Teaching high school AP physics

In summary: turn in their work to a common place every week or so, then give feedback on their work in a short chat session.
  • #1
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Hello everyone,

A postion for an AP (advanced placement) physics teacher opened up at the high school I work at and I jumped all over it. More specifically, I will be teaching AP Physics 2. I believe I will be one of two teachers in our district teaching the course. I haven't had much communication with the other AP physics teacher at my school, and I was looking for some advice or guidance. I think its worth mentioning that I am starting my third year as a high school teacher and I have my B.S in physics. I'm sure a little rusty but I don't feel completely unprepared.

Right now, I'm thinking of setting up the class like this...
We have block scheduling. I will see my students every other day for an hour and half each meeting. I'm thinking of using a full day to take notes and do example problems as a class then giving them a full day to work on what would be homework. Instead of assigning homework, give them the opportunity to work together on assignments in class. I know that AP type students already have endless home for every other class they're taking.

I do this in my astronomy class, which is my main class, and its worked out really well. I feel it encourages some team work, group study habits, and it makes me more available to answer questions while they work on the assignment.

I know that my astro class and the AP class are very different. There is a lot more material I have to cover in the AP versus the astro class. Also, the AP students are more about the academic grind than the general student population.

Any advice would be greatly appreciated. I am hoping to use this thread as a resources this whole coming year. The teacher that I was most comfortable going to for teacher help retired, so I've lost a huge resource.
 
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  • #2
So are they going to be in teams, or just be able to talk with each other to work the problems?
I like having some team assignments as well as some individual. A certain amount of work outside of class would probably be necessary.

Here are some other thoughts: At my daughter's school, they use a system called Remind ( https://www.remind.com ) to push information to the students and parents. Some of the clubs use it as well to keep everybody informed. Also, many of her assignments are turned in via Google classroom.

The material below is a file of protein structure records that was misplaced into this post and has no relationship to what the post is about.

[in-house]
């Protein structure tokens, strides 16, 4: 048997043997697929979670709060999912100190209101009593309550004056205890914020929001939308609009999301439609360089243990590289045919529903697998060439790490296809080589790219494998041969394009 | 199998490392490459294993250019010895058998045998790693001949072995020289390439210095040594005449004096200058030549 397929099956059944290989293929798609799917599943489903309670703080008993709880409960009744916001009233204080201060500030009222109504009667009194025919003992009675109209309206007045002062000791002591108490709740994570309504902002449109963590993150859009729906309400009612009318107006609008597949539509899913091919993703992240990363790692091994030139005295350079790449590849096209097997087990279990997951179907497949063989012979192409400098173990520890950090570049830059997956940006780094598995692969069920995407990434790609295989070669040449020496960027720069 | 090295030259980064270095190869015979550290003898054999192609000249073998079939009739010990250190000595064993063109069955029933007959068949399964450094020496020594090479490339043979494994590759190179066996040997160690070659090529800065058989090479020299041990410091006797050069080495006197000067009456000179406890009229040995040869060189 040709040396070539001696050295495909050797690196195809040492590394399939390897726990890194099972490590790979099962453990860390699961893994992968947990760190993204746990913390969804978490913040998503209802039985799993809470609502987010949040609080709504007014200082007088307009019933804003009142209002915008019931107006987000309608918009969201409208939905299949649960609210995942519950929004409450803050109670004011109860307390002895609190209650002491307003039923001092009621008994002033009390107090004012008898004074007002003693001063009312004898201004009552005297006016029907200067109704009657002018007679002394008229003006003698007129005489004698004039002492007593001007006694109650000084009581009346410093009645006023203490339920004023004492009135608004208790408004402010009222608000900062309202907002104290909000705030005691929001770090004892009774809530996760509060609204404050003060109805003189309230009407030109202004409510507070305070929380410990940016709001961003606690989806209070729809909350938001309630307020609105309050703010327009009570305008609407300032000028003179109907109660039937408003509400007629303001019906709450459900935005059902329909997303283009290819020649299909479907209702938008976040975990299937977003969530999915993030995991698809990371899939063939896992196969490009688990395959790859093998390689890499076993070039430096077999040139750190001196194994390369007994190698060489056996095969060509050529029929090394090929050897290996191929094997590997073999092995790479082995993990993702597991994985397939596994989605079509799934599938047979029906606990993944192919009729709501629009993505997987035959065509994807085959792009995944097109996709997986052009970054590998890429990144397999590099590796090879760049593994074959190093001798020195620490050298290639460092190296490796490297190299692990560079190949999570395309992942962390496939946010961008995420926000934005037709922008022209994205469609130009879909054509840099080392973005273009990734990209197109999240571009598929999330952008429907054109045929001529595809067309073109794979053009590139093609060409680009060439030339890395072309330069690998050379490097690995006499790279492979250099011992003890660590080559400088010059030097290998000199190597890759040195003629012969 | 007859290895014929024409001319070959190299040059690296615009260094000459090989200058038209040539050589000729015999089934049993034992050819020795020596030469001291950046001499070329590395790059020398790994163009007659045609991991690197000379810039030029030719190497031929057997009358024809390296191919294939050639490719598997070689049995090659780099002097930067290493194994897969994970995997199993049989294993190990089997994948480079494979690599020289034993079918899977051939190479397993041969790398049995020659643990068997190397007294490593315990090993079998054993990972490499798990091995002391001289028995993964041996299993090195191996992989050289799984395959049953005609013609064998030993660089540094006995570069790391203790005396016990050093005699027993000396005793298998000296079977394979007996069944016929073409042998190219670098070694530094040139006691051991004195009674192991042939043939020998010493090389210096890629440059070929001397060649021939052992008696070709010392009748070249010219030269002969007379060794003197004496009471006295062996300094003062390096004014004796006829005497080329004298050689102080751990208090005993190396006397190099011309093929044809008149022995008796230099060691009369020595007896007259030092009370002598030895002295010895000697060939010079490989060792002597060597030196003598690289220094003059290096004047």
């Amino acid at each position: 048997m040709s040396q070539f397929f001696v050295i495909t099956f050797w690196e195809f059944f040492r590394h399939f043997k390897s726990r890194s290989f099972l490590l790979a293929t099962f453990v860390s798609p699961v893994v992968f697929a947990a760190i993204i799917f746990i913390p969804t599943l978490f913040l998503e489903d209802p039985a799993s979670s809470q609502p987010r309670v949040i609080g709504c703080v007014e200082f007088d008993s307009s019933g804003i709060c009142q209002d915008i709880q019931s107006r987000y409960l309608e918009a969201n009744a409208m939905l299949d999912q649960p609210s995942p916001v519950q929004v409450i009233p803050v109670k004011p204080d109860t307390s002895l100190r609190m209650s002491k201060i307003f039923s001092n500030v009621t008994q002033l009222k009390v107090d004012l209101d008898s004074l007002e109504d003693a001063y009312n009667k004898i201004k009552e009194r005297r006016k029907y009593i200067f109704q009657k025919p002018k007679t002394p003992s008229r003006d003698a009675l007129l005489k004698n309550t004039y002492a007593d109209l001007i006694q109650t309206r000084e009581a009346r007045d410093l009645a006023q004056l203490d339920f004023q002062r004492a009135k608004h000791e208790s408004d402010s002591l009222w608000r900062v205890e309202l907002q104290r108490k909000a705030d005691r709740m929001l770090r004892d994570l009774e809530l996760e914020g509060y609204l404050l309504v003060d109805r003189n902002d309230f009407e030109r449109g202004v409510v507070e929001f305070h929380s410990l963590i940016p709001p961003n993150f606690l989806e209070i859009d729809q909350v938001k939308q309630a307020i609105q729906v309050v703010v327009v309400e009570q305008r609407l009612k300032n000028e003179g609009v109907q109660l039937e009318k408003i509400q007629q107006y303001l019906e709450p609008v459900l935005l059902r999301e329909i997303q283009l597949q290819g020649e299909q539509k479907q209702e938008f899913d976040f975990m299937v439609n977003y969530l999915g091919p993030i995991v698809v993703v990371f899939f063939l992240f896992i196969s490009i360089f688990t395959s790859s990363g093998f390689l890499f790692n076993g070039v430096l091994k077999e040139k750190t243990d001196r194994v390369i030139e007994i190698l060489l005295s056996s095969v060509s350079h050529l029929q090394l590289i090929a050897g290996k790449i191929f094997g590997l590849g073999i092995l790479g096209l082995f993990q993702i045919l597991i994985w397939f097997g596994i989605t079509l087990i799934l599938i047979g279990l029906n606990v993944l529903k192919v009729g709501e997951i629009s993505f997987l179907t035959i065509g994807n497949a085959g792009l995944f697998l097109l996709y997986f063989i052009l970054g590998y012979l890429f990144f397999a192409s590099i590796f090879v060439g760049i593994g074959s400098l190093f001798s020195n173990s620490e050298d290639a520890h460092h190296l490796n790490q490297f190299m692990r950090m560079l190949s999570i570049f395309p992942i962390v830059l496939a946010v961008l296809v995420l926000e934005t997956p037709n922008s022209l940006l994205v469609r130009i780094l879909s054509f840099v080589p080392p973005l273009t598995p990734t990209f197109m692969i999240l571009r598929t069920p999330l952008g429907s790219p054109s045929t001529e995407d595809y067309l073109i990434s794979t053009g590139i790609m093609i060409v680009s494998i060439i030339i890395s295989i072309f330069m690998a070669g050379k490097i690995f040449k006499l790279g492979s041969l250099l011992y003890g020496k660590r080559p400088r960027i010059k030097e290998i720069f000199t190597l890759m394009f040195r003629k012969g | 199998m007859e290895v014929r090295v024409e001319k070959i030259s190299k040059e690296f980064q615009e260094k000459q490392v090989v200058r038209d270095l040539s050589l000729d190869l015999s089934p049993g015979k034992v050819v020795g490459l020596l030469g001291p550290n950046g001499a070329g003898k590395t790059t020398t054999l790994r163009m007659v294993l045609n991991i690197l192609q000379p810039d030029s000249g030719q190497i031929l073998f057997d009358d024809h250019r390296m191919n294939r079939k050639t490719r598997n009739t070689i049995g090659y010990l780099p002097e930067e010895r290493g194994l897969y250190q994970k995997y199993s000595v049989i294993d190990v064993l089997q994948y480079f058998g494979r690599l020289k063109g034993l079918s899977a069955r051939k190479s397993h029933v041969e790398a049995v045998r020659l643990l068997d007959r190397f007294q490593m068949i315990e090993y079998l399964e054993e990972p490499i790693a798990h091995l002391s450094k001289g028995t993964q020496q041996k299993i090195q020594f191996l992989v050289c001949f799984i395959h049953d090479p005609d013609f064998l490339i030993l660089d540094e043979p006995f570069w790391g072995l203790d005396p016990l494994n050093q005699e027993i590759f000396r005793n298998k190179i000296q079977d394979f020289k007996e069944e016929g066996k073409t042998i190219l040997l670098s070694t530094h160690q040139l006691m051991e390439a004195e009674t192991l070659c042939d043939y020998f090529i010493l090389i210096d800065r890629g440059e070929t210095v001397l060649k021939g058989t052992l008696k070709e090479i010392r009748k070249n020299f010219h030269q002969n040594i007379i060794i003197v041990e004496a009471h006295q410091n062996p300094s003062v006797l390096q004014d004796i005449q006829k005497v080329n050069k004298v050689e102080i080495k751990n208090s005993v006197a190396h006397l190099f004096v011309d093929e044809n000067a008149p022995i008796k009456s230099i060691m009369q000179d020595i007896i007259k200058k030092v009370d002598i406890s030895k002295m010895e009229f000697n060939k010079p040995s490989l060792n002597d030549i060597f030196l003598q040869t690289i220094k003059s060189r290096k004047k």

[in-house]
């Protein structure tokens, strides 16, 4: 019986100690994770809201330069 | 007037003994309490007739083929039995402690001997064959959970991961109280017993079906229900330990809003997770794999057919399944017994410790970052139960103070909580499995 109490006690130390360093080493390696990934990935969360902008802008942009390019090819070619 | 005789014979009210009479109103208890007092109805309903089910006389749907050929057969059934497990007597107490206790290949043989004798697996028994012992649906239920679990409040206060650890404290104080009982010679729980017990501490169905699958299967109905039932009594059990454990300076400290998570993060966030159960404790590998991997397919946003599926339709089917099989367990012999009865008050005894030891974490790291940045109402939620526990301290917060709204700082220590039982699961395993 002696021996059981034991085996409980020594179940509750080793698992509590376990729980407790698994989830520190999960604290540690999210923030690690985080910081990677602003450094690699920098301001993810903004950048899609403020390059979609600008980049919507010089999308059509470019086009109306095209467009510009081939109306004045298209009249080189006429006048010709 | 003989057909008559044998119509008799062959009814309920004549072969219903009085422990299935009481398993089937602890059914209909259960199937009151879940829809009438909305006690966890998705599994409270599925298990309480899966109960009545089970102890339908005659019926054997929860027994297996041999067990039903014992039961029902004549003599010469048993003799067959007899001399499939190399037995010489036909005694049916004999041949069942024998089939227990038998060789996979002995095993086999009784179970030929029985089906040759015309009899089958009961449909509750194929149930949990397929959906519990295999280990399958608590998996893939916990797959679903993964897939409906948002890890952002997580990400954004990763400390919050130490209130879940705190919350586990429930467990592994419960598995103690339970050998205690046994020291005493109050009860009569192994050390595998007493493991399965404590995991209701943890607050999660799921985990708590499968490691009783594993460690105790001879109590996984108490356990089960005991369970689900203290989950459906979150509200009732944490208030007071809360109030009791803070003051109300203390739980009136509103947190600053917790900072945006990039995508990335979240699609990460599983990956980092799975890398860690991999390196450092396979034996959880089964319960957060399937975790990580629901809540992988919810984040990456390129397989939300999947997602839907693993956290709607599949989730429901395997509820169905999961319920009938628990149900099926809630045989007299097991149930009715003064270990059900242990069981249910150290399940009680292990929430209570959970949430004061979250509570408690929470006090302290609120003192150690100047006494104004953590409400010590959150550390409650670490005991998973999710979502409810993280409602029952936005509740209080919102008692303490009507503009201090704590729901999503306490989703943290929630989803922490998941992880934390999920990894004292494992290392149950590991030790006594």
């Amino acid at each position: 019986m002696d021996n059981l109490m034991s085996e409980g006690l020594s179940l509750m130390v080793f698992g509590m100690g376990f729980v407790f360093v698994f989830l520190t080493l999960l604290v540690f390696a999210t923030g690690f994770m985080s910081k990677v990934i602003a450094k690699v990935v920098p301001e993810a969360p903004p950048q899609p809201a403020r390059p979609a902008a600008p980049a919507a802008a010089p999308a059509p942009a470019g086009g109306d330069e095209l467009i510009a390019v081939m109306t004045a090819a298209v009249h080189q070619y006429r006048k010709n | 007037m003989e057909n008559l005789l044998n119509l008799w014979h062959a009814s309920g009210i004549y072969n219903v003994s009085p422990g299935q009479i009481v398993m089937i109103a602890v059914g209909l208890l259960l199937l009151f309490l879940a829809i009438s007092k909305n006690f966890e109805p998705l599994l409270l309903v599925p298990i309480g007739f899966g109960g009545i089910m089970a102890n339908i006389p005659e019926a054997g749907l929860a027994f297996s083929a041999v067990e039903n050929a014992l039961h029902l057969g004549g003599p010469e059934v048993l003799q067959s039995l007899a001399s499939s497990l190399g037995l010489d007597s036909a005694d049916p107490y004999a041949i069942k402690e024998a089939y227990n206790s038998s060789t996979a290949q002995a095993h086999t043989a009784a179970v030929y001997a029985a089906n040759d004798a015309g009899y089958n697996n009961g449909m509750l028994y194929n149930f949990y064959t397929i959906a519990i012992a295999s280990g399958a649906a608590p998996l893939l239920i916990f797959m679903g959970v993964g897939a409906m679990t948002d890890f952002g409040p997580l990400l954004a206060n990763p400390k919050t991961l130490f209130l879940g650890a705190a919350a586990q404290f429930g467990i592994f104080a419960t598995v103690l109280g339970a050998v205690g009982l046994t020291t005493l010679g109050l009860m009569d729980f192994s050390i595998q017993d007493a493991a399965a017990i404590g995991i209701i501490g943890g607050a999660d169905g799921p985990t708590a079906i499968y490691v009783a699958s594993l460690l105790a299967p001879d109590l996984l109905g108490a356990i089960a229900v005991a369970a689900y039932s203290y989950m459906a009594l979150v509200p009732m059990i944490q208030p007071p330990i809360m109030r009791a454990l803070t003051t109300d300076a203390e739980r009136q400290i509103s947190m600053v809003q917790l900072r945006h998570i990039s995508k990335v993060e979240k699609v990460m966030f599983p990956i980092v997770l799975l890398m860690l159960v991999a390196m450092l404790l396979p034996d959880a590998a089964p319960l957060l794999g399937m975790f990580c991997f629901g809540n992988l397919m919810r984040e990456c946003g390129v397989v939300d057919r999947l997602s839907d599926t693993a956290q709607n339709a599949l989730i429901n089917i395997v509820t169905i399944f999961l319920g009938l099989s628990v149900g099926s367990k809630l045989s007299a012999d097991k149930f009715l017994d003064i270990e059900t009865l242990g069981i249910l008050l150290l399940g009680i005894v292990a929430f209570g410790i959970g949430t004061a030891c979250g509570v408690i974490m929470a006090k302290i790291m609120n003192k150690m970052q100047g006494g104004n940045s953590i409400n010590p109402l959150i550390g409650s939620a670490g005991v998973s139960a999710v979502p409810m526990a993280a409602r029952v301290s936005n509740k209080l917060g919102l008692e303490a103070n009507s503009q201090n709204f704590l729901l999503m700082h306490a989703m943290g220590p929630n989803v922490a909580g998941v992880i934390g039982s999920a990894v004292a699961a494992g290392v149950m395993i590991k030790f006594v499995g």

In an online Masters program that I'm taking, most of the courses use Piazza and/or Slack discussion groups.
Maybe you already use some of these, but I thought I'd throw these ideas out.
 
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  • #3
scottdave said:
So are they going to be in teams, or just be able to talk with each other to work the problems?
I like having some team assignments as well as some individual. A certain amount of work outside of class would probably be necessary.

Here are some other thoughts: At my daughter's school, they use a system called Remind ( https://www.remind.com ) to push information to the students and parents. Some of the clubs use it as well to keep everybody informed. Also, many of her assignments are turned in via Google classroom.

In an online Masters program that I'm taking, most of the courses use Piazza and/or Slack discussion groups.
Maybe you already use some of these, but I thought I'd throw these ideas out.

They'll be in groups, but they will still be allowed to talk to everyone. I encourage reaching out to peers long before you come and ask me for help. I was thinking of doing weekly quizzes to make sure that everyone is on the same page. I love group work (as does the district) but there is a lot of room for people to do nothing and do be completing assignments.

I've heard of remind. A friend of mine uses it as a warning system. "Quiz tomorrow, something due tomorrow" type stuff. I haven't got around to using an online system to receive work. I use Schoolboy but I use as a storage place for assignments. I have my kids take notes and turn in assignments through a notebook.

Schoology also has group dicussion stuff but we see each other so often I've never used that function.
 
  • #4
Given the schedule you have described, I'd lecture/work problems for an hour per class then let the students have the balance of the time to work on their assignmens in class. Don't forget lab periods, they most likely will be required and will take up a period every week or so. If you give high school student an hour and a half somewhat unsupervised, it'll just become a bull session and they'll accomplish nothing. Quizes are good, but anohter thought is to have them hand in 1-2 problems before they leave, that way they have to work on the assignment or have had to finish it ahead of time to get credit. (they don't have to be huge problems, make them do the real significant ones for homework outside of class.)
 
  • #5
Dr Transport said:
Given the schedule you have described, I'd lecture/work problems for an hour per class then let the students have the balance of the time to work on their assignmens in class. Don't forget lab periods, they most likely will be required and will take up a period every week or so. If you give high school student an hour and a half somewhat unsupervised, it'll just become a bull session and they'll accomplish nothing. Quizes are good, but anohter thought is to have them hand in 1-2 problems before they leave, that way they have to work on the assignment or have had to finish it ahead of time to get credit. (they don't have to be huge problems, make them do the real significant ones for homework outside of class.)

i like that idea too. I do something similar in my astro class but its usually about 30 minutes of lecture than the last hour to work on whatever I've assigned.